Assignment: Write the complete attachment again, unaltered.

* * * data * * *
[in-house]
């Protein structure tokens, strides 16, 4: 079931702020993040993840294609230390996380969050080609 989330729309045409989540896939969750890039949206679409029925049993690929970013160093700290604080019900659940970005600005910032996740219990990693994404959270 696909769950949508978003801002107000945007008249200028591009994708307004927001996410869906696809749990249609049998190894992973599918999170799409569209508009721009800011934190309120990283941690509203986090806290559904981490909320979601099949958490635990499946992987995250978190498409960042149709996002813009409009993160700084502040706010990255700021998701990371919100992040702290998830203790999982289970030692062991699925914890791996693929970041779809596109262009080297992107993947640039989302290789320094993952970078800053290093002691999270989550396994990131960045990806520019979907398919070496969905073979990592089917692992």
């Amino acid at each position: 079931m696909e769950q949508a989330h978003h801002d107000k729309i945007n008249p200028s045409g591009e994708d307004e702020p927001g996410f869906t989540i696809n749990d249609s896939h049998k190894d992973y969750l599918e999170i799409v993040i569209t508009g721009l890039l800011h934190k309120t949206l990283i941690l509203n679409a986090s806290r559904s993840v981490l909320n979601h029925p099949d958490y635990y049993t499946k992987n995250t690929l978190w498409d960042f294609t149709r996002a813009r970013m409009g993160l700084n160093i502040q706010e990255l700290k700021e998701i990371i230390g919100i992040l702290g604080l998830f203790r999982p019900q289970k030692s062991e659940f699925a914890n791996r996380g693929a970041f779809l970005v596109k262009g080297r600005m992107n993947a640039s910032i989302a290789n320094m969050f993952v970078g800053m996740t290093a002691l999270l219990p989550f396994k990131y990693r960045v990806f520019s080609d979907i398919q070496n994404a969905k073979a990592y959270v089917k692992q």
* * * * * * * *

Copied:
[in-house]
């Protein structure tokens, strides 16, 4: 079931702020993040993840294609230390996380969050080609 989330729309045409989540896939969750890039949206679409029925049993690929970013160093700290604080019900659940970005600005910032996740219990990693994404959270 696909769950949508978003801002107000945007008249200028591009994708307004927001996410869906696809749990249609049998190894992973599918999170799409569209508009721009800011934190309120990283941690509203986090806290559904981490909320979601099949958490635990499946992987995250978190498409960042149709996002813009409009993160700084502040706010990255700021998701990371919100992040702290998830203790999982289970030692062991699925914890791996693929970041779809596109262009080297992107993947640039989302290789320094993952970078800053290093002691999270989550396994990131960045990806520019979907398919070496969905073979990592089917692992």
């Amino acid at each position: 079931m696909e769950q949508a989330h978003h801002d107000k729309i945007n008249p200028s045409g591009e994708d307004e702020p927001g996410f869906t989540i696809n749990d249609s896939h049998k190894d992973y969750l599918e999170i799409v993040i569209t508009g721009l890039l800011h934190k309120t949206l990283i941690l509203n679409a986090s806290r559904s993840v981490l909320n979601h029925p099949d958490y635990y049993t499946k992987n995250t690929l978190w498409d960042f294609t149709r996002a813009r970013m409009g993160l700084n160093i502040q706010e990255l700290k700021e998701i990371i230390g919100i992040l702290g604080l998830f203790r999982p019900q289970k030692s062991e659940f699925a914890n791996r996380g693929a970041f779809l970005v596109k262009g080297r600005m992107n993947a640039s910032i989302a290789n320094m969050f993952v970078g800053m996740t290093a002691l999270l219990p989550f396994k990131y990693r960045v990806f520019s080609d979907i398919q070496n994404a969905k073979a990592y959270v089917k692992q």